Clinical Neuroscience

[Supplementary sensory-motor seizures - symptomatology, etiology, and surgical management with illustrative case reports]

HALÁSZ Péter, JUHOS Vera, ERÕSS Loránd, TÓTH Szabolcs, BALOGH Attila, GYÖRGY Ilona, BARSI Péter, KELEMEN Anna, BARCS Gábor

[In the past decade, owing to the advance of epilepsy surgery, growing knowledge has accumulated on the role of the supplementary motor area, described by Penfield and coworkers in the early fifties, in movement regulation and on the characteristics of seizures involving this area. In the Hungarian neurological literature this topic - despite its neurophysiological and practical clinical importance - has been hardly touched. The authors, based on their own experience obtained from surgeries performed within the framework of the "Co-operative Epilepsy Surgery Program", describe the electrophysiological features of this area, its role in movement regulation and the symptoms of epileptic seizures stemmed from or spread onto this area. Using cases as illustrations, they demonstrate the reasoning and various algorithms of the multidisciplinary examination necessary to explore the seizure onset zone and the pathways of seizure spread. Details of the surgical solution are also described.]

Clinical Neuroscience

[Application of the Multiple Sclerosis Functional Composite in Debrecen]

MEZEI Zsolt, BERECZKI Dániel, CSIBA László, CSÉPÁNY Tünde

[Introduction - The Multiple Sclerosis Functional Composite (MSFC) has been recommended by the National Multiple Sclerosis Society as a new clinical outcome measure. It is based on measurements in three clinical dimensions: leg function/ambulation (timed 25-foot walk), arm function (9-hole peg test), and cognitive function (paced auditory serial addition test). Scores on component measures are converted to standard scores (Z-scores) that reflect patient performance. This method has not yet been introduced into routine clinical practice. Patients and method - MSFC calculation was applied to 17 patients with relapsing-remitting multiple sclerosis (age mean: 37.4±10.8 years; duration of the disease: 5.5±4.9 years, EDSS: 2.7±1.4) seen at the neuroimmunological outpatient clinic to evaluate its usefulness and its correlation with the traditionally applied Expanded Disability Status Scale (EDSS) and with patient-reported quality of life. Fifteen patients received immunomodulatory treatment (interferon beta and glatiramer acetate). MSFC and EDSS were measured at 0, 3, 6, 9, 12, 18 months, and questionnaires on quality of life were filled in by the patients at 0, 6, 12, 18 months of follow- up. Results - The prospective study confirmed a strong correlation between EDSS and MSFC (Spearman correlation test, p=0.03, 0.004, 0.002, 0.004, 0.0008, 0.002; R=-0.54, -0.66, -0.68, -0.65, -0.73, -0.69) in multiple sclerosis. The MSFC was more sensitive to clinical changes than EDSS. The extent of changes on the two scales correlated only after 18 months (p<0.005, R=-0.65). The arm/hand function was the most sensitive measure for disease progression. There was no correlation between the quality of life and either of the two other clinical parameters. Conclusion - MSFC is a simple method, suitable for followup of multiple sclerosis patients in everyday clinical practice.]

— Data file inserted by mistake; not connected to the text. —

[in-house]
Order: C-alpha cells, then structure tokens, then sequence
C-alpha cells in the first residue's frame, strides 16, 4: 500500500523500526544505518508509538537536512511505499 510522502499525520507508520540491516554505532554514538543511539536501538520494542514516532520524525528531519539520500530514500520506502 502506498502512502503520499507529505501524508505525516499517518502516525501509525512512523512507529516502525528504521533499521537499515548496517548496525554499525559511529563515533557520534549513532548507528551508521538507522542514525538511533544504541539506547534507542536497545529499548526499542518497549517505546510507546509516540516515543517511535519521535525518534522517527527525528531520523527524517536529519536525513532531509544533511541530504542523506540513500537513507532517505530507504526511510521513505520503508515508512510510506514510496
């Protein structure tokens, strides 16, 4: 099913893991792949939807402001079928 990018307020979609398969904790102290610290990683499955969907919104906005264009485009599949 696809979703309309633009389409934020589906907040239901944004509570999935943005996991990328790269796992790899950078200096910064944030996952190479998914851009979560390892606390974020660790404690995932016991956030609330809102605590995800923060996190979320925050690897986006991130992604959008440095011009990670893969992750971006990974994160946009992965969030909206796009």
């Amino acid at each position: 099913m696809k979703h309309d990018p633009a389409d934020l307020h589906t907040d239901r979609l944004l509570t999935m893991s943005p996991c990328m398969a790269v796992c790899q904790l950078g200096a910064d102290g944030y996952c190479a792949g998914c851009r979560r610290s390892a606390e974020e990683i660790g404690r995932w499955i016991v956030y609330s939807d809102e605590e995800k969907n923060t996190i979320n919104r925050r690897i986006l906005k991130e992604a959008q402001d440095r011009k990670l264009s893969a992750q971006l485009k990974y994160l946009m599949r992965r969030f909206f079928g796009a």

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Cholinesterase inhibitors and memantine for the treatment of Alzheimer and non-Alzheimer dementias

BALÁZS Nóra , BERECZKI Dániel, KOVÁCS Tibor